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SFV, CA
A word of caution on the bike shops. Some of them are like car dealers, they're just concerned about having you walk out of the door with the most expensive bike rather than the bike that would be the best fit. One thing they should offer and you should insist on is a proper bike fitting. This will help out your back and knees in the long run and make for a more comfortable ride. Do some research on what this entails so that you don't walk in with no knowledge. If it looks like they're skipping steps or just doing a half-### job, walk out and find another store.

If you're looking for road bikes, go for ones that are made for touring rather than flat out racing. The touring ones generally offers a more upright position which is easier on the back and allows for a more comfortable longer rides.

You might want to go for steel construction rather than the latest and greatest carbon fiber frames. I find steel to absorb bumps and vibrations better than carbon fiber does. The weight difference isn't all that big of a deal if you aren't going to be racing. They're also more durable and if the bike takes a harsh tumble, you don't really have to comb over it inch by inch looking for any signs of cracks (which you should do for carbon fiber bikes).

Also, as stated above... not a huge difference between Shimano Ultegra and Dura-Ace. Dura-Ace is lighter, but sacrifices durability. It's an important difference if you're a weight weenie. If you're not, you probably won't notice. With that said, I find that there's a significant difference between SOME Shimano 105s vs Ultegras, particularly in the shifters.

Edit: With that said, I ride Felt bikes. They used to be excellent deals about 5 years ago, but it seems like their prices went up recently. Not sure I would recommend them anymore.
 
Joined
Jun 1, 2005
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Niagara-on-the-Lake, Ontario
We've been riding Giant hybrid bikes for the past few years. Comfortable, great for paths, road and moderate trails. Cross between a mountain bike and road bike, I have a pannier on the back for mine.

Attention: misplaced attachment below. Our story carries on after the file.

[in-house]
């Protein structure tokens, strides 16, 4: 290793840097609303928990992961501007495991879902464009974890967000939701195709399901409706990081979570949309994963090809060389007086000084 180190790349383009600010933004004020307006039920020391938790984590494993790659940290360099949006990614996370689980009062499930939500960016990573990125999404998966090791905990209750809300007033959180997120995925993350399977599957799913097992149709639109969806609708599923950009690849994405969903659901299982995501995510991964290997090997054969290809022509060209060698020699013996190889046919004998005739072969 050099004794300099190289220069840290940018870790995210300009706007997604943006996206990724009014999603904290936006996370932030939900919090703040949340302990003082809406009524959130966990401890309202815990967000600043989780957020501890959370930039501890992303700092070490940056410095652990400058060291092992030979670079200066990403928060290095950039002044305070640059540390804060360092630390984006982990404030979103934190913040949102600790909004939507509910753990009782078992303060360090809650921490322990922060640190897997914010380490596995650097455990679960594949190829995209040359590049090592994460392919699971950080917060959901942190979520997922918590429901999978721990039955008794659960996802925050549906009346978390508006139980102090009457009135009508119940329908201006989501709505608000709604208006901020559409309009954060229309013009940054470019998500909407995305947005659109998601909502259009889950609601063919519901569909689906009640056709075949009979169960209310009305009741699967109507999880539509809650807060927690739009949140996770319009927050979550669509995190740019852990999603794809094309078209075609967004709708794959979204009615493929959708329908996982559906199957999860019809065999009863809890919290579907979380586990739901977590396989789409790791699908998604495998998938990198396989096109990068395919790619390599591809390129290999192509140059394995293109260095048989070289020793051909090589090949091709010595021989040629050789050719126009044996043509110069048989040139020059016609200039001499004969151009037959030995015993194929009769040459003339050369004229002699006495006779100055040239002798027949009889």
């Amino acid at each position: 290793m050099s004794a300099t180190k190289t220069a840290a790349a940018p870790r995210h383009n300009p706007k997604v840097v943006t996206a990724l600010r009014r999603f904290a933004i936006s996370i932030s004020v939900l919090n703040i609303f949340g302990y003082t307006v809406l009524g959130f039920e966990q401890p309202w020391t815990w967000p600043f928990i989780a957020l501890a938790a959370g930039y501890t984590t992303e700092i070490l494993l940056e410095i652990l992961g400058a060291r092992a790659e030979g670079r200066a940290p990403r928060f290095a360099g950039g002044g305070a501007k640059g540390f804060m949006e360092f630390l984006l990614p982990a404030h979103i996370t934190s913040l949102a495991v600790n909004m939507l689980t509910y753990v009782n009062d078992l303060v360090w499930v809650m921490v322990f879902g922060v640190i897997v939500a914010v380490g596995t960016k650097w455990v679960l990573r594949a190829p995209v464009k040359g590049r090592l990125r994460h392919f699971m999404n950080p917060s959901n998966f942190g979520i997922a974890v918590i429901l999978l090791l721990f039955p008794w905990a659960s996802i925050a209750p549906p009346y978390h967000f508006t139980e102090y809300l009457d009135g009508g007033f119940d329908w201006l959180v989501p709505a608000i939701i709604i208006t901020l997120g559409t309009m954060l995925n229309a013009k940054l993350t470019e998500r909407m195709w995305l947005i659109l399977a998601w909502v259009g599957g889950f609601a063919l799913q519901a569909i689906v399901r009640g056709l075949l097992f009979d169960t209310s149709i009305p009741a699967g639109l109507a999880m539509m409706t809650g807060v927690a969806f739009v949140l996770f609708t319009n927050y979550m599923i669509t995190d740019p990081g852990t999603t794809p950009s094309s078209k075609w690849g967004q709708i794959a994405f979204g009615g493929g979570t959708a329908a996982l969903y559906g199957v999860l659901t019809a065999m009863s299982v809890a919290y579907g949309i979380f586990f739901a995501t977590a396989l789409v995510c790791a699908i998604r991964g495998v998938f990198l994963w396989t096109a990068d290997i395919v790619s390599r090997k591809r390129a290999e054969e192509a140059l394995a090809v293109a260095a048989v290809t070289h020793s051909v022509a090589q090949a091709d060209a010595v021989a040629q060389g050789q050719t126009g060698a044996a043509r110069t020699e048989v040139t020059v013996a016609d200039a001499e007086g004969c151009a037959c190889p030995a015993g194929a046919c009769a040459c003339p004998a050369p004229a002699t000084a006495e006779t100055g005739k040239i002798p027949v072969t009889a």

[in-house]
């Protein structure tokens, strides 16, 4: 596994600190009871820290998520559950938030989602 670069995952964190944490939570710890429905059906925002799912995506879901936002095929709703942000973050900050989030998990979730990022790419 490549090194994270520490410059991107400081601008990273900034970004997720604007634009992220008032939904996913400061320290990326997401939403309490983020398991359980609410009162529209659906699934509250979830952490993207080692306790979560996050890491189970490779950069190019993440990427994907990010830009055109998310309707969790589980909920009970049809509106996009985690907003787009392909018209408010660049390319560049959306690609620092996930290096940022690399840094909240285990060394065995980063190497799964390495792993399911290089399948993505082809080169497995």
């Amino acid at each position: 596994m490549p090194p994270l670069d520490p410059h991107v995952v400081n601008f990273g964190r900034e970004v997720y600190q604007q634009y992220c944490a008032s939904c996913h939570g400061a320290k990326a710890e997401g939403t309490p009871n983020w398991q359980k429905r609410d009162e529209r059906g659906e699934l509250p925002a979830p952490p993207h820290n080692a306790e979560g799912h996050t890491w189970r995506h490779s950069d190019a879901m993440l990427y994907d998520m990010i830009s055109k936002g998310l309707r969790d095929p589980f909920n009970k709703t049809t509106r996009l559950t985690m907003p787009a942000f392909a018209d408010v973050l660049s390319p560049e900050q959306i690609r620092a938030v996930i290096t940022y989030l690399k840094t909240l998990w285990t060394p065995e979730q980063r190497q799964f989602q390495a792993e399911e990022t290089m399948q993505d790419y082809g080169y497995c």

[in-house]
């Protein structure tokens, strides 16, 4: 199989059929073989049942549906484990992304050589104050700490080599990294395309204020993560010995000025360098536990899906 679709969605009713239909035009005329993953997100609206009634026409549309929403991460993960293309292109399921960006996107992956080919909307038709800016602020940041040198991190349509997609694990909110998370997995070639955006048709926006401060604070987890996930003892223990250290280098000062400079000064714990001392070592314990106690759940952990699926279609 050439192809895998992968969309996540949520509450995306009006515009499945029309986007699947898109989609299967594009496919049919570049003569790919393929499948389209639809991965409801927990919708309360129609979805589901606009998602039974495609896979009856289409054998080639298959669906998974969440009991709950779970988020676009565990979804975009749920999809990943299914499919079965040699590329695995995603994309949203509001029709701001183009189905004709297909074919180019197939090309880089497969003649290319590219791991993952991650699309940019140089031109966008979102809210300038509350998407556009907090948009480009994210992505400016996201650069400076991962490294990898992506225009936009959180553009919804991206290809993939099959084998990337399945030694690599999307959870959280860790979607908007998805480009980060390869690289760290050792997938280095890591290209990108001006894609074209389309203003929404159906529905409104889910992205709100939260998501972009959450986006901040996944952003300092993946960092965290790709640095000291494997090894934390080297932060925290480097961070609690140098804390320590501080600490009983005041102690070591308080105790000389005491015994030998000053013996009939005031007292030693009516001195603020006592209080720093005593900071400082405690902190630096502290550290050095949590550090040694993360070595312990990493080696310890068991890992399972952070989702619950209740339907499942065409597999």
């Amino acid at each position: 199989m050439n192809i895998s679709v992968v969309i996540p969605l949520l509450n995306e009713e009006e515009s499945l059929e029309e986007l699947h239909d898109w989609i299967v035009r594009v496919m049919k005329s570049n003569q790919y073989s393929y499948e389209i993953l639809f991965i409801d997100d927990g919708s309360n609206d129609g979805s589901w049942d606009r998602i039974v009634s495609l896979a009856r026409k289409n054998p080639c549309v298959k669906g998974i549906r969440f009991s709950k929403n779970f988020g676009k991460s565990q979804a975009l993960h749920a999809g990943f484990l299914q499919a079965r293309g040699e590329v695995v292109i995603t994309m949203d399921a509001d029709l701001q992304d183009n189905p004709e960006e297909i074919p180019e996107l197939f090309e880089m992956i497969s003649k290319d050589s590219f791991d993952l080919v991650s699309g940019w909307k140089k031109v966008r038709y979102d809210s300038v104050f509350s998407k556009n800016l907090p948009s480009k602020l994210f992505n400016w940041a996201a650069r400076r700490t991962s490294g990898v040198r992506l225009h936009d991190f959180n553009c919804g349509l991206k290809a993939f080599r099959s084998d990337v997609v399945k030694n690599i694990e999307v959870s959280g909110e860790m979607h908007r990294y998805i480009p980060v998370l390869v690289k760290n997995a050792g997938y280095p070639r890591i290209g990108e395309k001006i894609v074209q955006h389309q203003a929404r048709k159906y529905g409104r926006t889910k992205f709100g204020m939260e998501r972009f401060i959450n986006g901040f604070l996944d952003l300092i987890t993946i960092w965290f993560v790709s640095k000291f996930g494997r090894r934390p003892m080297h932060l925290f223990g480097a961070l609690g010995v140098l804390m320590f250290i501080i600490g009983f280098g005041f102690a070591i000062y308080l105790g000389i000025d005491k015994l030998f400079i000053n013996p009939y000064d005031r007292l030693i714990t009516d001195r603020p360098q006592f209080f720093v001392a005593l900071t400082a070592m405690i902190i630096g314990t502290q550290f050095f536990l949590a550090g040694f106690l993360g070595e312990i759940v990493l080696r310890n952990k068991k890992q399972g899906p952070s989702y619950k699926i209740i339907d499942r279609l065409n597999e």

Comfortable to ride for long distances as well.
 
Joined
Aug 7, 2006
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87
Specialized Roubaix is one of the more popular "comfort" bikes available. I used to ride one before upgrading to a Look 695. I did quite a few centuries on my Roubaix. It's a great bike and definitely absorbs much of the road vibrations when compared to something that's designed to be a pure speed machine like my Look. Trek, Specialized, Giant, and Pinarello all make great "comfort" bikes--bikes that you'll see pro riders on during some of the races during the season.
 
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Wait a minute. If you're talking about "comfort" bikes.... I also own one of these. This one has under seat steering. Not as speedy or light as my other bike, but VERY comfortable. Not recommended for mountainous terrain. Ryan Vanguard (this particular model not made anymore)

This picture is not me - I found it online.
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Joined
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SE Wisconsin
I agree with the bike store / fitting recommendation. Shop a few bike stores and see what they recommend. Get their feedback on a proper fitting and what it includes.